The update on the program was presented by staff at the recent Fremont City Council meeting, where the council subsequently voted to make some minor tweaks to its rent review ordinance, but backed off of strengthening discrimination and retaliation protections for renters.

Councilwoman Jenny Kassan and Councilman Vinnie Bacon said they would have preferred to beef up those protections, and look at adopting rent control in the city, but the other five members of the council chose the status quo.

The city’s review ordinance is intended to help landlords and renters mediate disputes over rent increases. The council adopted the ordinance in fall 2017, and the program went into effect in 2018.

 

Read more at East Bay Times

 

 

Multifamily owners jump in the short-term rental game

When Harold Wu moved from Toronto to Baltimore for a new job, the first thing on his to-do list was to get a place to live.

As he embarked on his apartment search, the T Rowe Price senior vice president of procurement decided to book a hotel in Baltimore for a week in September.

“I looked at the usual suspects: Hilton, Marriott, Brookshire Suites, Residence Inn and so on. Then I stumbled upon WhyHotel on the internet.”

WhyHotel operates temporary hotels within multifamily buildings during a lease-up phase of a new apartment building.

Wu liked the idea of having a place with a full kitchen for the week as a home base. He never thought he’d actually end up living in that very apartment complex.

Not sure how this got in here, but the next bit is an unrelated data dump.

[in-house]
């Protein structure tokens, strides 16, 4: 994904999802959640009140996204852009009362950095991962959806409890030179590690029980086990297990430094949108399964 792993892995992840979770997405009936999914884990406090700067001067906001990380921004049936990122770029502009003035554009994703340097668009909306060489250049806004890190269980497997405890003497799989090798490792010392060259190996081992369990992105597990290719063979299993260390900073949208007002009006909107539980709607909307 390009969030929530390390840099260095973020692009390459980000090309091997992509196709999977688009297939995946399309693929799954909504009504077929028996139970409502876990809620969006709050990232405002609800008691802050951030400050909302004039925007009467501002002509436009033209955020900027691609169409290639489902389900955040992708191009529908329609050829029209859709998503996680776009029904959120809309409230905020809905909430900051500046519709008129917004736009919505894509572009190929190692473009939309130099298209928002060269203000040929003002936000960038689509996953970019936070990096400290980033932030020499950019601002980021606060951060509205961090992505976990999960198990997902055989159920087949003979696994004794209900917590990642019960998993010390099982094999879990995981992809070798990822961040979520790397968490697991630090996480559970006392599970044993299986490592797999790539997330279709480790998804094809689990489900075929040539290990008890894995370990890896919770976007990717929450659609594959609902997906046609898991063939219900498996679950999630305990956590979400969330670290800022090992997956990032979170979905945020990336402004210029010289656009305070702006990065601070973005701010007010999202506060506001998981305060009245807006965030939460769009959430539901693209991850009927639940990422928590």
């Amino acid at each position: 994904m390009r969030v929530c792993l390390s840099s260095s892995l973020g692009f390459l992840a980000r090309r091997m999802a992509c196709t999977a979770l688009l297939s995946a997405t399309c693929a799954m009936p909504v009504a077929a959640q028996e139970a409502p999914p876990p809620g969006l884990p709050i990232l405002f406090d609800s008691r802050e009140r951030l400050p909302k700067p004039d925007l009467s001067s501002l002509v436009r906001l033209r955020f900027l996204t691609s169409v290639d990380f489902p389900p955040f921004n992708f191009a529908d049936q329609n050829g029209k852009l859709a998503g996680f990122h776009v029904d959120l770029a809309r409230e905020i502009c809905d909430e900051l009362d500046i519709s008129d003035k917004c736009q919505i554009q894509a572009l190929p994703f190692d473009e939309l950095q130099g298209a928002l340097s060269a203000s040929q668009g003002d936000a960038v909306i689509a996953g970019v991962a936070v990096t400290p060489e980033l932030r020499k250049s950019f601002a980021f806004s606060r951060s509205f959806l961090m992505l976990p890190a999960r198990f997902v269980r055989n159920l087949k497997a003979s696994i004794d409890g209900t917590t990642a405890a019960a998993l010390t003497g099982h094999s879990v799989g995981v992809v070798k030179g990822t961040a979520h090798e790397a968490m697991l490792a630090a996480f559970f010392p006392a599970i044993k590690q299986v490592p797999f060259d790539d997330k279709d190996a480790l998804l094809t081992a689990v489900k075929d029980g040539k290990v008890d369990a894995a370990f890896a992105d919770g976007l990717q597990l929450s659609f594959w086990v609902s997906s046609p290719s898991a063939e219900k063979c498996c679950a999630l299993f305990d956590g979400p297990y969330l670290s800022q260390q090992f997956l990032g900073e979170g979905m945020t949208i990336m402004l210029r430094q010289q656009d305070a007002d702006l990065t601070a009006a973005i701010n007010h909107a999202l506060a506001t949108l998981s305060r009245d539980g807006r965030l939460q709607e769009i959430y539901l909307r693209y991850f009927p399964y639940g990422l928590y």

His weeklong experience at 225 Calvert ended up being the ultimate try-before-you-buy. As he looked around at other apartments — he shopped 36 in total — he found himself appreciating his temporary digs more and more. He liked the amenities, the closet space, the lockers for packages and the security. The ultimate test was of the soundproofing, and it passed.

“I wanted to see if this was a cheap renovation. You don’t hear your neighbor.”

The short-term stay aspect of the property made him nervous at first.

“Frankly, I was concerned that they had a hotel on multiple floors. I didn’t want to have a transient population walking around in my building if I were living there.”

But he has embraced it. He ended up signing a lease for a one-bedroom instead of two — he no longer has to host guests, as he has a hotel directly in his building now.

Other than seeing people with luggage around the elevator banks, Wu said he barely notices his short-term neighbors. Other apartment dwellers haven’t reported the same experiences, citing disturbances and crowded amenity spaces with the temporary guests.

Short-term rentals may not be widely accepted as a viable long-term option for a multifamily owner. Subleasing is generally not accepted, and short-term visitors can be disruptive to residents and create potential liability issues, market experts say.

 

Read more at Bisnow

 

 

NAI Northern California ranks in Top 5 San Francisco commercial real estate brokerages with revenue up 18% entering 2019